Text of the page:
Sermons > Feast of Pentecost


24 May 2015

“‘As the Father has sent me, so I send you.’” (John 20:21)       In the name …                                

I don’t think Pentecost was so much an event as it is an awakening, and this helps to explain the Pentecost contradictions in the Bible.  Was Jesus there when the Spirit was shared like I just read in the Gospel or not like Sharon read in today’s Lesson?  Was the Spirit shared in Jerusalem or far away in Galilee?  Did it happen on Easter night or 50 days later?  These obvious contradictions are part of the reason why I don’t think of Pentecost as a singular event.  And because of this, Luke then has the freedom in his Acts of the Apostles to situate the descent of the Holy Spirit on the Jewish feast of Pentecost for theological rather than historical reasons.  A Jewish tradition was emerging at the time of Jesus that associated Pentecost with the giving of the Law to Moses on Mount Sinai.  As a matter of fact, some Jewish friends of mine went to synagogue last evening and then stayed up through the entire night to celebrate the giving of the Law to Moses.  This tradition is based on the biblical record of about 50 days from the time Israel left Egypt to the time they arrived at Mount Sinai.  Pentecost was becoming the Jewish celebration of her foundational moment.  This is why we hear today that Jews from all over the world had gathered in Jerusalem.  They were there to celebrate the birth of their religion. 

Luke is very concerned in his writings with showing that Christianity is the continuation of God’s covenant with Israel.  Christianity is not a new religion; it is the continuation of the older one.  God spoke once through Moses at Mount Sinai, says the Jewish Pentecost, and now God speaks again through His Holy Spirit on the Christian Pentecost.  The Pentecost that once celebrated the foundation of the Jewish faith now celebrates the founding of the Christian faith.  I think this symbolism of Pentecost is much more meaningful than the actual date of the Spirit’s descent.  I believe that the sharing of God’s Spirit is what then and still now inspires, guides, protects and even surprises the church.  This is why Paul writes that we are made ministers of a new covenant not of letter, but of the Spirit. (2 Cor. 3:6)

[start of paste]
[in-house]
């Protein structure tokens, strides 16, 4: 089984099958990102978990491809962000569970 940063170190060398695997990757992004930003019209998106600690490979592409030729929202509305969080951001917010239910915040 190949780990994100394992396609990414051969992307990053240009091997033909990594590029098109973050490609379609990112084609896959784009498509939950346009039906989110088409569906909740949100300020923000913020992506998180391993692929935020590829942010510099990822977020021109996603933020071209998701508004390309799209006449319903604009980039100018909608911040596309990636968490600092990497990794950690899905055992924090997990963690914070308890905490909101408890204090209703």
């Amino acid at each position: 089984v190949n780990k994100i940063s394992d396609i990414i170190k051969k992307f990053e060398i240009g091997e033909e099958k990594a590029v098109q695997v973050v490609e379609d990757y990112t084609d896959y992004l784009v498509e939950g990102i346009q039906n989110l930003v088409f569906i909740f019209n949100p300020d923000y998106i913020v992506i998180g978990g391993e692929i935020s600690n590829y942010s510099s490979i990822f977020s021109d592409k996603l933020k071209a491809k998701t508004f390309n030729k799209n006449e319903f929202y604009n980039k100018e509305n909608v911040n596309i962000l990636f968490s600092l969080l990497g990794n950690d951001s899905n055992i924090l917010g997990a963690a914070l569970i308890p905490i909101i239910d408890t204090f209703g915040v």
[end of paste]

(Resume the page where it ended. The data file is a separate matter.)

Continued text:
I also think it’s important to realize that the Spirit defines the church and not the other way around.  The Pentecost story begins with an undefined “they.”  We tend to define that word as the twelve apostles, but maybe we should look more closely.  “They were all in one place together” when the Spirit descended, says the Bible.  But just before this Pentecost story, Luke tells us that there was a group of about 120 believers all gathered together “in the one place.” (Acts 1:15)  That phrasing sounds intentionally similar, and if it is, then the “they” of Pentecost may refer to that large number of Jesus’ first followers.  That would make more sense out of Peter’s Pentecost speech, part of which we read already in the opening prayers of today’s Mass.  Peter tries to explain Pentecost as God’s promise fulfilled.  God’s Spirit will be shared with all His people as the prophet Joel once promised:  “Your sons and daughters shall prophesy, your old men shall dream dreams, your young men shall see visions.”  The church here breaks off, but Peter continues by saying, “‘Upon my servants and my handmaids I will pour out a portion of my spirit in those days and they shall prophesy.’”  (Acts 2:18)  We’re talking about young and old, men and women, the Spirit is shared with everyone. This reference makes a whole lot more sense in a group of 120 people rather than a group of just 12 men.